The way forward is to use the optimistic realists’ approach, which is to look at the broad picture. We are very good at looking at the threat, our negativity bias, but we also need to look at the assets. By looking at the whole picture, we are more likely to solve our problems.

I end by noting that there is a worldwide epidemic of anxiety, depression, and suicide. The causes are many and complex, but I propose an additional cause: pessimism. We are progressing rapidly on many fronts. Meanwhile, people see the problems but not the progress. I believe people think that the world’s fundamentally a broken place, and some even see humans as unwelcome parasites on an otherwise eco-eden of earth.

I don’t see the Earth as broken. I see a resilient planet that is home to a species that has reached intelligence and consciousness of itself. This species has produced the Pyramids and Angkor Wat, the Colosseum and the Forbidden City. We’ve composed The Iliad and The Tale of Genji. Beethoven’s Ninth Symphony and the polyphonic songs of Pygmy music. We have been warlike and now are turning toward peace, democracy, and human rights. We are even advocating for expanded animal rights. Finally, humanity is waking up to the damage we are doing to our home. We have started to heal the wounds and change our relationship. From the creation of Yellowstone as the first national park, to the cleaning up of the Cuyahoga River, to the repair of the ozone hole, we have reasons to be optimistic. Global warming is our greatest current challenge, but I think humanity has a good track record. Let’s keep moving for≤ ward!

Finally, let’s cultivate a mindset of progress. The earth is a good place, our resilient home. We are capable of good and evil, but lately we have been mending our ways. We are working hard to repair the earth, and to bring more food, education, safety, peace, prosperity, and rights to all people. We can solve our biggest problems because we’ve done this in the past. Let’s be optimistic. Let’s get to work!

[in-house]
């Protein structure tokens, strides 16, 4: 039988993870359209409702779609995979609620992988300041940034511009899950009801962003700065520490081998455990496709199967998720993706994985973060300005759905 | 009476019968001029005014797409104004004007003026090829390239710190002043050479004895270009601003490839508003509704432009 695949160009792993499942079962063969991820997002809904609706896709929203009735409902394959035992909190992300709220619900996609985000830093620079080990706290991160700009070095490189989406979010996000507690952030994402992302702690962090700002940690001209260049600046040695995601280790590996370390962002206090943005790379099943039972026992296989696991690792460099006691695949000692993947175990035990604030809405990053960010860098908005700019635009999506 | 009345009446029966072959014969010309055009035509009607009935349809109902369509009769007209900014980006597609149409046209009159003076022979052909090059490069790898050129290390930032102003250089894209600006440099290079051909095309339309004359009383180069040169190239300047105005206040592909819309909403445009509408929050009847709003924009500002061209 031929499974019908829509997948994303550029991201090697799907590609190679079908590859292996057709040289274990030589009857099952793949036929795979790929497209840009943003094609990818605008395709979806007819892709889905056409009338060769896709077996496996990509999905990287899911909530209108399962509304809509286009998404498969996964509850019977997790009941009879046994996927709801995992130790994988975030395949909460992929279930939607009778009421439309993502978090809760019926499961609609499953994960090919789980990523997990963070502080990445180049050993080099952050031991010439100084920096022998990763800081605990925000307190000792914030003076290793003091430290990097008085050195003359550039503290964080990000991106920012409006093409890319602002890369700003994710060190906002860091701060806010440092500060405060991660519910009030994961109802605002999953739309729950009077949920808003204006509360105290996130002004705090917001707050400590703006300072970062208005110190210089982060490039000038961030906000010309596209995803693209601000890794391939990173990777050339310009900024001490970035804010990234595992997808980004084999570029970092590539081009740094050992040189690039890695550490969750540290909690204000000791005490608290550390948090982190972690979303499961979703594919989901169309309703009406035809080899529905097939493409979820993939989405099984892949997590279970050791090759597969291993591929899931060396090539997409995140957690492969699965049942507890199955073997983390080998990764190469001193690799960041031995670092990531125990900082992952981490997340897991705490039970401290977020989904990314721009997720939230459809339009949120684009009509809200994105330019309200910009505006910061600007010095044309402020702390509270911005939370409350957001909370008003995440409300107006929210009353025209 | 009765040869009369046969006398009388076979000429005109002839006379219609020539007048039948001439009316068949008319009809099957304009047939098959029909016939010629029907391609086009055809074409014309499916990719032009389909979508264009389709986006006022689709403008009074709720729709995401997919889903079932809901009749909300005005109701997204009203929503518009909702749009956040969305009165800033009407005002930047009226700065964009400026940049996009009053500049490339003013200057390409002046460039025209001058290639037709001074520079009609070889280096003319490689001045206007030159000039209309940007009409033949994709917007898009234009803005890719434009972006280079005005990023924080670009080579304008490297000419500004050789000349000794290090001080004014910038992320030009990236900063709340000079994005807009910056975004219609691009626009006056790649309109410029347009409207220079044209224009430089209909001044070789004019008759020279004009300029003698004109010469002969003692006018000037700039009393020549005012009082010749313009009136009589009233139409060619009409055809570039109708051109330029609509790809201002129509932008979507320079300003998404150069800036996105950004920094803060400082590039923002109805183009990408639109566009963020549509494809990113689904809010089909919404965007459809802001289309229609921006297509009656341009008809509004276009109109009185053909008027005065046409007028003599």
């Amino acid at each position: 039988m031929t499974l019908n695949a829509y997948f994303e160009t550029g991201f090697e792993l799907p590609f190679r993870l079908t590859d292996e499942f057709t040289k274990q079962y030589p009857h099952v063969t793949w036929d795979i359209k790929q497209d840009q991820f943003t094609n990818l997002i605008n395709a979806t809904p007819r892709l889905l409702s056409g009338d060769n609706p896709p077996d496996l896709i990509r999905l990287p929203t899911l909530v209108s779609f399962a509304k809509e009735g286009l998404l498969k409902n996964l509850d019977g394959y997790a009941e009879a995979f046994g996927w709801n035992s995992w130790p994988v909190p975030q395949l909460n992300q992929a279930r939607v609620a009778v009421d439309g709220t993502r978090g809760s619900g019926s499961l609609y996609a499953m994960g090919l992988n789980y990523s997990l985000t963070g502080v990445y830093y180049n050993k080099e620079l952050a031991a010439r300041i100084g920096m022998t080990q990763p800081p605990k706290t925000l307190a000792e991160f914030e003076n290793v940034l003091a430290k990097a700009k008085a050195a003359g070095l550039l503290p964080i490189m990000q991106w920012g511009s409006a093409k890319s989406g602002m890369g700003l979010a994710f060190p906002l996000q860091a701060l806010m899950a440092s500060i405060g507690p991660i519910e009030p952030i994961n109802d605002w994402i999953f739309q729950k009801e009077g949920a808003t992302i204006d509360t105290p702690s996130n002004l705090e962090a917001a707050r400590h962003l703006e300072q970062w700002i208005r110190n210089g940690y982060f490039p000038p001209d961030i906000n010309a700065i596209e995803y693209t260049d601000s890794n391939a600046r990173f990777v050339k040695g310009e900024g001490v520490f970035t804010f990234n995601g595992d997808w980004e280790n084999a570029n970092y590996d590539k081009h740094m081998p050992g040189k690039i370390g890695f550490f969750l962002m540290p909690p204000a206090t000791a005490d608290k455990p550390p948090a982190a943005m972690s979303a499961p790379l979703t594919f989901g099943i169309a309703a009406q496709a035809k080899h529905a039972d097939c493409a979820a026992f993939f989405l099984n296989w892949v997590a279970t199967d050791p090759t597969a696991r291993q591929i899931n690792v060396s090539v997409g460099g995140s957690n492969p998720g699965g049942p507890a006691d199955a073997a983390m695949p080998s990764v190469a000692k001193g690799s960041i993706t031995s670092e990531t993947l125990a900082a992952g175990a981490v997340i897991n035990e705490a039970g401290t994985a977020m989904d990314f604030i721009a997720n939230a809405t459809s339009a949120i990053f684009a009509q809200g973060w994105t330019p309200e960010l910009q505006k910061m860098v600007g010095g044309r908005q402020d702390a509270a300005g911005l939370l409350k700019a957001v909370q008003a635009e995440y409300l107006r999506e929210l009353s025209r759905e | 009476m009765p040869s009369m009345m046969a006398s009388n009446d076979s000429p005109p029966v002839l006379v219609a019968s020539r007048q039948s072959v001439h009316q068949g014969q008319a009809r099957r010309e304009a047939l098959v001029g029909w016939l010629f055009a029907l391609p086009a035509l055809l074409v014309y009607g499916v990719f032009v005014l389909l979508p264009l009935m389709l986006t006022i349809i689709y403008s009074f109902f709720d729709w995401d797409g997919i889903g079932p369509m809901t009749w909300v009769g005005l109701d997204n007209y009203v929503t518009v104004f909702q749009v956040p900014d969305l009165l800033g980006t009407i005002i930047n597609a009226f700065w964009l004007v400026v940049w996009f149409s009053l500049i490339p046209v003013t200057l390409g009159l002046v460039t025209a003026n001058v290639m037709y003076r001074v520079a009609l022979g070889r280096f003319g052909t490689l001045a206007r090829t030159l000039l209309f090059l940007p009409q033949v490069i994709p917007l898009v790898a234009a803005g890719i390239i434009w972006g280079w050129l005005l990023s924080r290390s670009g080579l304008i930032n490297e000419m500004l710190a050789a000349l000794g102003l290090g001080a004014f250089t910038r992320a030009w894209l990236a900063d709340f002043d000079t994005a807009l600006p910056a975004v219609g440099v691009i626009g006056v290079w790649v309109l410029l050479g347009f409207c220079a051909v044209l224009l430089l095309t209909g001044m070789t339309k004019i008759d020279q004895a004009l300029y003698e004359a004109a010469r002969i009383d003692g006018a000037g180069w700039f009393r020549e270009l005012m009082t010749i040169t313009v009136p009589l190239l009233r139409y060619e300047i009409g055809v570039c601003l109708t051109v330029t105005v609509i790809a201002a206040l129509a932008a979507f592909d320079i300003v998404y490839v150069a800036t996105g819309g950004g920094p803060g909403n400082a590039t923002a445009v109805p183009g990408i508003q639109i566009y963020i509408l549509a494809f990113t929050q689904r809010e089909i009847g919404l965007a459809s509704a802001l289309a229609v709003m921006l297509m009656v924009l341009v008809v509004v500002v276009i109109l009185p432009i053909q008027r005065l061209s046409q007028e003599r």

Are You Better Off Now?

Ronald Reagan famously asked this question during the 1980 presidential campaign. It was a winning slogan.

It’s a great question to ask yourself. Are you better now? Is life better now?

Well now you can check! Go to yourlifeinnumbers.org, which is part of the Cato Institute’s Human Progress initiative. Here’s what you do:

  • Step 1: Select your country of birth.
  • Step 2: Select your birth year.

So do you think life expectancy, infant survival, income per person, food supply, years of schooling went up or down. I think you know the answer. Of course these stats don’t portray the whole picture, but it gives you a sense. Crime’s lower. Civil rights are greater. Travel and communication are easier and better. And so on.

What was most interesting for me was doing Step 3, which you’ll find below the bar graph generated from your information. In Step 3 you can compare life in the United States to other countries (or if you aren’t an American, compare your country to the US). What you find is that most other countries have grown more than the US. This should not be surprising. Remember that the US possessed half of the world’s industrial output at the end of 1945 because much of it–think Europe and Japan–had been destroyed in World War II. There’s really only one way to go for most of the world, and that’s up. The developing world has gone up up up in the past half century since decolonization, the end of the Cold War, and globalization.